The diplomatic crisis between Morocco and Spain did not end with the departure of the Polisario leader, Brahim Ghali, to Algeria, nor with the repatriation of illegal immigrants who crossed the border fence in Ceuta to Morocco. Rather, it seems that there is another escalation on the horizon, related to an important economic resource for Spain.
It appears that Morocco is using pressure cards to respond to the latest developments and Madrid’s position on them.El MundoSpanish, that Morocco has suspended its negotiations to renew the concession of the gas pipeline between the Maghreb and Europe.
The Maghreb-Europe Pipeline (MEG), also known as the Pedro Duran Farell pipeline, is a natural gas pipeline that connects the Hassi R’Mel field in the Assa of southern Algeria via Morocco to Cordoba in Spain, where it connects with the Portugal and Spain gas network.
This line supplies both Spain, Portugal and Morocco with natural gas.
More than 30 percent of the natural gas consumed in Spain is transported through Morocco, according to the Euro-Maghreb Pipeline Limited website (EMPL).
The pipeline also helps Portugal receive its gas supplies from Algeria via Morocco.
In an unannounced escalation, the Spanish newspaper reported that King Mohammed VI decided to end negotiations on renewing the gas pipeline concession, which is due to expire in November.
site says “Morocco World NewsCommenting on that, “the decision came due to the continuing tension between Morocco and Spain and Algeria’s complicity with Madrid to help Ghali travel to a Spanish hospital for treatment.”
If the news is confirmed, Morocco’s announced decision to halt negotiations on the renewal of the gas pipeline between the Maghreb and Europe will be the second such action taken by the Kingdom against Spain.
After threatening not to coordinate security with Spain and not play the role of the “gendarmerie” in the illegal immigration file, Morocco decided to take an actual step against Spain’s interests, by excluding its ports from the “Welcome 2021” process, which is an annual plan organized by the Moroccan government to welcome millions of Moroccans coming to spend the summer vacation.
Observers described the decision to exclude Spanish ports from the Moroccan operation as a reaction to Spain’s decision to allow Polisario leader Ibrahim Ghali to leave its territory.
Rabat had insisted that the failure to hold the Polisario leader accountable for the “charges of genocide and mass murder” he faced during a virtual hearing before a court in Spain “could decisively harm relations between Spain and Morocco.”
Moroccan political analyst Khaled Al-Shayat believes that the biggest loser in economic relations between Europe and Morocco on the one hand, and between Europe and Algeria on the other, is both Algeria and Morocco.
In an interview with Al-Hurra website, Al-Shayat justified this by saying, “Europe will not lose its relations with us because it negotiated as a united bloc while we are divided,” referring to Morocco and Algeria.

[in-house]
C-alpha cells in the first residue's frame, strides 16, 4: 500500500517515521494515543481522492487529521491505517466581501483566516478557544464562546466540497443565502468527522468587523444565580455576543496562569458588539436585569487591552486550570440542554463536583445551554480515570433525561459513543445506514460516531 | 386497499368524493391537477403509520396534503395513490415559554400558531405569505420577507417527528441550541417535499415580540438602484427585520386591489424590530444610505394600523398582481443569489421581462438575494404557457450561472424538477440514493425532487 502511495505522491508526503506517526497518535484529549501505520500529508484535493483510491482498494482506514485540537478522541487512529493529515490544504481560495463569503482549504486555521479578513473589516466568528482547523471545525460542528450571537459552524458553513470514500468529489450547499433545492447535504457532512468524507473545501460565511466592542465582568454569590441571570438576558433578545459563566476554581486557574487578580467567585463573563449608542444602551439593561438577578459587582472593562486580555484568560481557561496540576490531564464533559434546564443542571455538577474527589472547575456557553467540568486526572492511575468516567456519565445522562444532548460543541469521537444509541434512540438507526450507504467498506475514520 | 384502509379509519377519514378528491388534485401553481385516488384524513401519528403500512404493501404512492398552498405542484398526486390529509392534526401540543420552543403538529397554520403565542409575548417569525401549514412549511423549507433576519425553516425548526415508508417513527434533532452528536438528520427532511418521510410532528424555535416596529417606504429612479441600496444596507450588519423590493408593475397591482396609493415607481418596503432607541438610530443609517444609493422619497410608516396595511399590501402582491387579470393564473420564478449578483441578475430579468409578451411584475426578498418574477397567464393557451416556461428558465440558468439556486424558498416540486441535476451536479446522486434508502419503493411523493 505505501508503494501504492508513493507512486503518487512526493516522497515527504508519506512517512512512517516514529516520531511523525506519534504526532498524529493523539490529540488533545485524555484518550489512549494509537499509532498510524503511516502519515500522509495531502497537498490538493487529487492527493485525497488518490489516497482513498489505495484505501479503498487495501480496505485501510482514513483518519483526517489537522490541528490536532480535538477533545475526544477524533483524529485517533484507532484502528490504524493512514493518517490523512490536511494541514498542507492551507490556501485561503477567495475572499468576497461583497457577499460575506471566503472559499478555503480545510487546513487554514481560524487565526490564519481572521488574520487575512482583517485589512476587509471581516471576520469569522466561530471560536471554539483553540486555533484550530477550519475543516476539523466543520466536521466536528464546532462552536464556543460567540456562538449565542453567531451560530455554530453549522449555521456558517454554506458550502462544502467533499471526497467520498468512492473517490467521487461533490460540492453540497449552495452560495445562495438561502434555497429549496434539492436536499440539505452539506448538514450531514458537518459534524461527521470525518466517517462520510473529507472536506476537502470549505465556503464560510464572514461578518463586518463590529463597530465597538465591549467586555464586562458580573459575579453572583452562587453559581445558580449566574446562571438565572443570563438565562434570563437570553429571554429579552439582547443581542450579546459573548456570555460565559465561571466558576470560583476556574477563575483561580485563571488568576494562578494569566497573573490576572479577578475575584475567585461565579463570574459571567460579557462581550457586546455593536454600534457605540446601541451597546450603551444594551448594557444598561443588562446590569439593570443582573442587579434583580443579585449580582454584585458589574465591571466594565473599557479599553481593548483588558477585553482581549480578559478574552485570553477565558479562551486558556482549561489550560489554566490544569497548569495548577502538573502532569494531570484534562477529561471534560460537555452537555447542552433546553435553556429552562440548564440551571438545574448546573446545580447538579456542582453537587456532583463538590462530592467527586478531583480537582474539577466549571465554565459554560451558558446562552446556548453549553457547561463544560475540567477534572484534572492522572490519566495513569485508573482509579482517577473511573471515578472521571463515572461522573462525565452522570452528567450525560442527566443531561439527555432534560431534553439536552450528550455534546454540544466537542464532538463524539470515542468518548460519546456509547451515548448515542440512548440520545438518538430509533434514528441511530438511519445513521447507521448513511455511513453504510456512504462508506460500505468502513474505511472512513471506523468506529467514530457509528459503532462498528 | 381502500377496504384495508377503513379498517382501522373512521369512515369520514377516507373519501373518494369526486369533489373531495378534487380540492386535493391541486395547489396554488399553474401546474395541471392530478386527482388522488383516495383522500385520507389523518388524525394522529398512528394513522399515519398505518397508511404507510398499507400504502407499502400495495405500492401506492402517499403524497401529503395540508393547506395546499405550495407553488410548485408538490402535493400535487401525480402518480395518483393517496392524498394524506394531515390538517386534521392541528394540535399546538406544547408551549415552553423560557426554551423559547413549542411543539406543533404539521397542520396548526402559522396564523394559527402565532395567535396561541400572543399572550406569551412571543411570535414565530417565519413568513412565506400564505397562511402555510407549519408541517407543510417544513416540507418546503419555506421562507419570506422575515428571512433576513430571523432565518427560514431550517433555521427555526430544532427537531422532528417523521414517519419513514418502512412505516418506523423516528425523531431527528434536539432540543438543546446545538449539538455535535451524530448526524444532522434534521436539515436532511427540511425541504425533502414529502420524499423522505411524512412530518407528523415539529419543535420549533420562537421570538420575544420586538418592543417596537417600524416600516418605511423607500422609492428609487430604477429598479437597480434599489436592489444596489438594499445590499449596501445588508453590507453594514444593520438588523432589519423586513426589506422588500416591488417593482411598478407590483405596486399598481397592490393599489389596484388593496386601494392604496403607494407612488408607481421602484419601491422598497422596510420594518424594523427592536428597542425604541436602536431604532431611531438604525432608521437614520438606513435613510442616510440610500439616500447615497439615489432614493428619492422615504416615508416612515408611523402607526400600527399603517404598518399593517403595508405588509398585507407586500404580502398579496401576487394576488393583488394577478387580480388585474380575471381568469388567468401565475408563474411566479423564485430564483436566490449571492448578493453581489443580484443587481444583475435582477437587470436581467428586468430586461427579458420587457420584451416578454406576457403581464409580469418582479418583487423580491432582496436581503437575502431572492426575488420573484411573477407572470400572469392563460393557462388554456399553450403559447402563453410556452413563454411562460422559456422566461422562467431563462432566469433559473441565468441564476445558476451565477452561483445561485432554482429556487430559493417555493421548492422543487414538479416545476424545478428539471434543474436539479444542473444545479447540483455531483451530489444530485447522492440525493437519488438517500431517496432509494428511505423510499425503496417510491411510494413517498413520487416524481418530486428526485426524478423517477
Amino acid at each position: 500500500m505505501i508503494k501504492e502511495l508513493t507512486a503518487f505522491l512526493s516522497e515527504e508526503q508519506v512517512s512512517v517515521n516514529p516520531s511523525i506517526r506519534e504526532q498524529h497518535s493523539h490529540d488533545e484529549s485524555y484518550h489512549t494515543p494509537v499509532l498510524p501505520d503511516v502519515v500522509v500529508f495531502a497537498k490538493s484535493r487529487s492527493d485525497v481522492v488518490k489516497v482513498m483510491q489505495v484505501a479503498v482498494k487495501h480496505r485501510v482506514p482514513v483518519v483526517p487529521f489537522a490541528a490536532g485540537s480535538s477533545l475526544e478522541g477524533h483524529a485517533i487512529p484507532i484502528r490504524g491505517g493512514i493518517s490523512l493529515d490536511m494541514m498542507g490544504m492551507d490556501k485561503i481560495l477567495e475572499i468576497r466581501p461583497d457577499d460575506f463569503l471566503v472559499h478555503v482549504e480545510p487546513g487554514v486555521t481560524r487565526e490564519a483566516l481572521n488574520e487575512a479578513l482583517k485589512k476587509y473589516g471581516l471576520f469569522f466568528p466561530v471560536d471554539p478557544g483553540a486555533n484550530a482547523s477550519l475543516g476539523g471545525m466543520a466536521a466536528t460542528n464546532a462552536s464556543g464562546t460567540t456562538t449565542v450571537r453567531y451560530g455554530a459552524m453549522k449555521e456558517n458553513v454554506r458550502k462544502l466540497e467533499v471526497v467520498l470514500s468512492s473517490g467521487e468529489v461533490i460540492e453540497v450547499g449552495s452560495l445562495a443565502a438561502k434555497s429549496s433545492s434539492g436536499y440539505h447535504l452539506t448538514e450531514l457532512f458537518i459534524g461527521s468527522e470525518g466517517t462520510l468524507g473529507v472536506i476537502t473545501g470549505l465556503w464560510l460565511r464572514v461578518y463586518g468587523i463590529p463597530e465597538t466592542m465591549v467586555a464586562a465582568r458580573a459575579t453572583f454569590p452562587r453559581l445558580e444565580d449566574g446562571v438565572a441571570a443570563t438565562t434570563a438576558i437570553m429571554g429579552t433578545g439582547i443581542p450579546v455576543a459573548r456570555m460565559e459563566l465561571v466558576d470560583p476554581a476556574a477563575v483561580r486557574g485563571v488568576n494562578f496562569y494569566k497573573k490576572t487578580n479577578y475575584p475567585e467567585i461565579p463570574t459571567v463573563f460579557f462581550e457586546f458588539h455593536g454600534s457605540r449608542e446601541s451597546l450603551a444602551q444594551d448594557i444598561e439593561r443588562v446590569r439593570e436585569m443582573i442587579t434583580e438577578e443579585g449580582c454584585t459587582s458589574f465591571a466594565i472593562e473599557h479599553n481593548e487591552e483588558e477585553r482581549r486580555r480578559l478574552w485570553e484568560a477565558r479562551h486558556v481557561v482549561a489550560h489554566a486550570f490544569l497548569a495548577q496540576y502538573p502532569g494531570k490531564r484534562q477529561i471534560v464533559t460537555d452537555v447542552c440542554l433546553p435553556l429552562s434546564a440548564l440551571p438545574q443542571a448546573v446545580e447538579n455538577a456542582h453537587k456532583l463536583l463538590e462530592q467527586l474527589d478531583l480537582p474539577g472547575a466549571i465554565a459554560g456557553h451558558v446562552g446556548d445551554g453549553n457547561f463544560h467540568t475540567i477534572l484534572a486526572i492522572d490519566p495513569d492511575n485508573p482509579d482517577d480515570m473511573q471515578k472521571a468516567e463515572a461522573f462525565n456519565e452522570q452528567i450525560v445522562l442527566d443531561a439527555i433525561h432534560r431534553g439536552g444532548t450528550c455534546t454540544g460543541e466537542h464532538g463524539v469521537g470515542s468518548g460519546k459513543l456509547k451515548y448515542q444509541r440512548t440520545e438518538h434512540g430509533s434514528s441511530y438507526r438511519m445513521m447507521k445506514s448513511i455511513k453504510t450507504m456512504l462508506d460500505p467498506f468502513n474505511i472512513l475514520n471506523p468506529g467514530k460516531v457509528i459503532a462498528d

Morocco, according to the same analyst, is no longer reaping significant profits from this pipeline, and he said, “During the Corona epidemic, we only earned about $51 million, which is a very small amount, in his view.
Spanish experts told El Mundo newspaper that “the transit of gas through Morocco is important, but it is no longer decisive” after the government of Jose Maria Aznar (1996-2004) promoted a new gas pipeline directly linking Algeria and Spain.
The new direct gas pipeline is called “Medgas”.
And the newspaper went on, quoting some experts, “even if Morocco decides not to extend the concession and stop the passage of gas through that infrastructure, the supply from Spain is guaranteed.”
But Al-Shayat pointed out that Algeria, by creating this new pipeline, tried to bypass “any pressure that Morocco could exert against it in particular,” which is evidence and jurisprudence that confirms the unilateral view that Algeria began with, and now the Maghreb countries are paying the price, especially Morocco and Algeria itself.
And the arrival of Ghali to Spain with “his life in danger” and in complete secrecy on April 18 on a medical plane that the Algerian presidency put at his disposal, according to the Spanish newspaper “El Pais”, sparked a major crisis between Madrid and Morocco.
In response to the reception of the man whom Rabat considers a “war criminal”, the Moroccan forces slackened in monitoring the border with Ceuta, which gave way to an unprecedented wave of immigration.
After that, the two sides exchanged sharp statements, forcing the European Union to adopt a resolution accusing the Kingdom of using minor migrants as a “tool for political pressure”, which the Kingdom denied.
It seems that the pipeline that “El Mundo” talked about will document a new era in Moroccan-Spanish relations, in the event that it is proven that the Kingdom will not renew the concession for the passage of Algerian gas through its territory.